Editor: Would each of you tell us about your background and practice area?
Berkman: I have been a commercial real estate and transactional attorney for more than 40 years in the Stamford, Connecticut office. My sub-specialty is commercial leasing. I have never represented lenders, only borrowers.
Tancredi: I am co-head of the Bankruptcy and Creditors' Rights Practice Group, which represents, in effect, every sector of the economy that is in restructuring or liquidation mode at this time, as well as the Distressed Assets Practice Group, which focuses on a multi-disciplinary approach to strategic asset acquisitions. We often represent either institutional lenders or strategic acquirers. I have also been fortunate enough to learn the other side of the trade, representing closely held or public companies that are in restructuring proceedings. I have practiced in these areas for about 30 years.
Editor: What effect do you anticipate the FASB ruling regarding a change in mark-to-market rules for bank balance sheets will have on the way banks treat troubled mortgage loans?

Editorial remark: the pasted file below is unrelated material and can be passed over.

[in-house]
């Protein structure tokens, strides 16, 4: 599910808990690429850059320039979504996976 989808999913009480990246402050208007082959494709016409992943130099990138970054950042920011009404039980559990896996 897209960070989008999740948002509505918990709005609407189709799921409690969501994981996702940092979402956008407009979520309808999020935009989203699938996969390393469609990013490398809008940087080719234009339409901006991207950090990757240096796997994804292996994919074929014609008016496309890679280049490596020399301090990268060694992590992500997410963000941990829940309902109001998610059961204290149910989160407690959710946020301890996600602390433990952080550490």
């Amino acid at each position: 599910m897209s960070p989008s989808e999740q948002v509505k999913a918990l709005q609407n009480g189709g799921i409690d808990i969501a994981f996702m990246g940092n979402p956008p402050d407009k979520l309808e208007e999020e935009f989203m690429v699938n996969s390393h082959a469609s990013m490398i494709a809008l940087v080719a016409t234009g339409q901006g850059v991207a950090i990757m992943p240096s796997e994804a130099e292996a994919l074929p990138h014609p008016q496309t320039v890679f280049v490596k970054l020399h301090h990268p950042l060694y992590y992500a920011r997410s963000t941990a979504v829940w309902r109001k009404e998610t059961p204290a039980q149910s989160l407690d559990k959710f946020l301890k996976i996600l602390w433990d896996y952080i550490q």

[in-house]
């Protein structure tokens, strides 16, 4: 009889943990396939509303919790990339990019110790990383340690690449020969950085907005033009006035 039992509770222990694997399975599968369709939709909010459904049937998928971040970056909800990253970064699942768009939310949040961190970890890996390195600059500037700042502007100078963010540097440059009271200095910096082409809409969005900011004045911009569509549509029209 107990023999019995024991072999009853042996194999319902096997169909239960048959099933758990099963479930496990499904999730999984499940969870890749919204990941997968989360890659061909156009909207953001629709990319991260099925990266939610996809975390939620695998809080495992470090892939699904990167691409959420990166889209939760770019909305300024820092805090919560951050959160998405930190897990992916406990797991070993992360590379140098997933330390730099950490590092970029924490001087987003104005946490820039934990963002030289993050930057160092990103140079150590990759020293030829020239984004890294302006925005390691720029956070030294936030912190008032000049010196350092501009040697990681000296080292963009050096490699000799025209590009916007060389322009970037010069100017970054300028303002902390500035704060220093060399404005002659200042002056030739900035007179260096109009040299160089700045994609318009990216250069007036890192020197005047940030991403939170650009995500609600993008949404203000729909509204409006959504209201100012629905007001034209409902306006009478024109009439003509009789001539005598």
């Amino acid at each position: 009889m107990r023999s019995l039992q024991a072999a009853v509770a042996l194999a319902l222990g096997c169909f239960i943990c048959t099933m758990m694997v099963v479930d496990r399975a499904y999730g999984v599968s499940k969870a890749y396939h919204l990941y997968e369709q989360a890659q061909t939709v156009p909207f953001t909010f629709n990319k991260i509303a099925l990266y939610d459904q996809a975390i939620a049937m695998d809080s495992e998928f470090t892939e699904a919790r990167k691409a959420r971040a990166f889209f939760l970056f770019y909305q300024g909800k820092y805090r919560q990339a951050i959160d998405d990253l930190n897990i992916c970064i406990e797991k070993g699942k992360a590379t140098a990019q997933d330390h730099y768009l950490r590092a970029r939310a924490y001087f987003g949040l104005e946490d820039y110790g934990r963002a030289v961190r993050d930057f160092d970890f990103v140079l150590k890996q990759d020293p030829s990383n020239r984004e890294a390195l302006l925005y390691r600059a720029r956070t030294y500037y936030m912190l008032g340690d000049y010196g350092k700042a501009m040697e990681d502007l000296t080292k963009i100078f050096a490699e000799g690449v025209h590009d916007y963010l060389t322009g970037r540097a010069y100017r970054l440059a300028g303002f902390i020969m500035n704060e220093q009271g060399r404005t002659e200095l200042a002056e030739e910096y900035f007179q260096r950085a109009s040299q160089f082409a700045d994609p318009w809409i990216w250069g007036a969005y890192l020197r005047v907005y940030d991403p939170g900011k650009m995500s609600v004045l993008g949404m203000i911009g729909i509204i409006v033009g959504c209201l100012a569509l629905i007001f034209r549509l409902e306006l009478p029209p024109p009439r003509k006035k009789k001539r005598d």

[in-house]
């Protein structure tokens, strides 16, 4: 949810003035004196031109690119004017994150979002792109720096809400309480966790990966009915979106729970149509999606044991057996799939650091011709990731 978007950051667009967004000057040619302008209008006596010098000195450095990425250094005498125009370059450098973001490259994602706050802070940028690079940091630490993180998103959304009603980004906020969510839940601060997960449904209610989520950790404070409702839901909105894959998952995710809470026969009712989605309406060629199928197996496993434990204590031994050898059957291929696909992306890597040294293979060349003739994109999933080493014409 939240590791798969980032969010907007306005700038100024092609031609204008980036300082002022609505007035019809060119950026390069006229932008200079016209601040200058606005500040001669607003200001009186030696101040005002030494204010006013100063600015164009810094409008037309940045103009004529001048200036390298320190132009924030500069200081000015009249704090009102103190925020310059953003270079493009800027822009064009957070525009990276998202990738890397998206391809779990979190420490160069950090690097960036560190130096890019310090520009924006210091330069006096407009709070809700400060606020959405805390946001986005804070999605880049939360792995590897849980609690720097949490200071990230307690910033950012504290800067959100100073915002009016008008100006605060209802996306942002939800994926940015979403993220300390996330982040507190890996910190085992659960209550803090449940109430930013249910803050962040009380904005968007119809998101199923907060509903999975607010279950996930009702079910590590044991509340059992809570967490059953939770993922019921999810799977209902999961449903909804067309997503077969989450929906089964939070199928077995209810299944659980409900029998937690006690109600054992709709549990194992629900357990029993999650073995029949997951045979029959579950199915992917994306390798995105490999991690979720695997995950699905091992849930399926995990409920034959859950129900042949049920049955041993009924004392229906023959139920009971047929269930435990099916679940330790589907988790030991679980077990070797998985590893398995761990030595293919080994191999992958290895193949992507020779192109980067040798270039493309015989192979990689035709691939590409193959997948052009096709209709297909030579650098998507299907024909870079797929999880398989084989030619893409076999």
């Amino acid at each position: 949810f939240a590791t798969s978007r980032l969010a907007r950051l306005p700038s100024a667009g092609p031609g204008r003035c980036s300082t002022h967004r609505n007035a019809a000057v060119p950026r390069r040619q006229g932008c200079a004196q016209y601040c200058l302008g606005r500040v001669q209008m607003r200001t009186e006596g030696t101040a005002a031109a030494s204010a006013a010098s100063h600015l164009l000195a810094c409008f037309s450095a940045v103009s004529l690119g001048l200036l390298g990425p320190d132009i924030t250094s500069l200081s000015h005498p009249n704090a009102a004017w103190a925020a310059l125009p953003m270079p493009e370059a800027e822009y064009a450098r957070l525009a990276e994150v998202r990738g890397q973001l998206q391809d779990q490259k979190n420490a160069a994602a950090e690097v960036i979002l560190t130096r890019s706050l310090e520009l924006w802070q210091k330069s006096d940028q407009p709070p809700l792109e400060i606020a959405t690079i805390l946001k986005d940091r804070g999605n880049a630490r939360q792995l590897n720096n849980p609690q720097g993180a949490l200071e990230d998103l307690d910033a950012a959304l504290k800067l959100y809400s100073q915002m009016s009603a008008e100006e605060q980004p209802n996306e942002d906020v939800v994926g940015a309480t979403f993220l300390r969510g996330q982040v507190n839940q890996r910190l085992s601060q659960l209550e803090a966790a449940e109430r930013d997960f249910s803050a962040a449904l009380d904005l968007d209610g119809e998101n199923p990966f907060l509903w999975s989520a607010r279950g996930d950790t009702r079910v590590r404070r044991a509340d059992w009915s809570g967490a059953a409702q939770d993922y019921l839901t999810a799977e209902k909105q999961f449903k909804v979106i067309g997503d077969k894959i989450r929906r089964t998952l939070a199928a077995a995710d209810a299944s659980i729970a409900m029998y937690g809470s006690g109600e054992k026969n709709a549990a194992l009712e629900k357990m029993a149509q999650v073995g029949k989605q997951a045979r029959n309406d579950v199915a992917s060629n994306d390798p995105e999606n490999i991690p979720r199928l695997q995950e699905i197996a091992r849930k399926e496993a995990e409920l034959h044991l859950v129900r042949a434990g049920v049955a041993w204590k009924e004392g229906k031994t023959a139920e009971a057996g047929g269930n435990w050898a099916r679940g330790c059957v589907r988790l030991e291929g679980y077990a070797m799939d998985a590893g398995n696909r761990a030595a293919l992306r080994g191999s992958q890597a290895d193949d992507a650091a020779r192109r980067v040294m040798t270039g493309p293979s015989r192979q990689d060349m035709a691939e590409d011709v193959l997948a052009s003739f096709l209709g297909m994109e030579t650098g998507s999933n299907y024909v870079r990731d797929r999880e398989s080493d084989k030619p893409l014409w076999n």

Tancredi: Initially, the ruling may bump the stock market higher as there is some renewed hope about the recovery of banks. Ultimately, I think that the plan was calculated to create liquidity by getting the toxic assets off the banks' balance sheets. The Wall Street Journal pointed out that Ireland and other countries around the world, having similar concerns, are now about to embark on a process to set the rules for valuing assets.
Editor: Do you expect Secretary Geithner's P-PIP program for ridding banks and other institutions of toxic securities to be the panacea that the government would like to see occur?
Tancredi: Everyone is holding his breath for a panacea, but I don't think there is one. The Secretary's effort is meant to rebuild confidence in business fundamentals, which should be a major shot in the arm in terms of building confidence. My view, shared by some economists, is that while these measures are headed in the right direction, until GM files for bankruptcy and we see how GM will emerge, we are not quite at the bottom.
Editor: Do you see a conflict between the change in the mark-to-market rule and the P-PIP program in the sense that at the time the P-PIP program was announced the mark-to-market ruling had not come down, which will have the effect of inflating the value of some bad bank assets?
Tancredi: I see the contradiction but I also understand that you need different rules for different times. If the rules are too rigid, we are going to create only self-fulfilling negative prophecies. There is expediency, if you will, in creating some inconsistencies.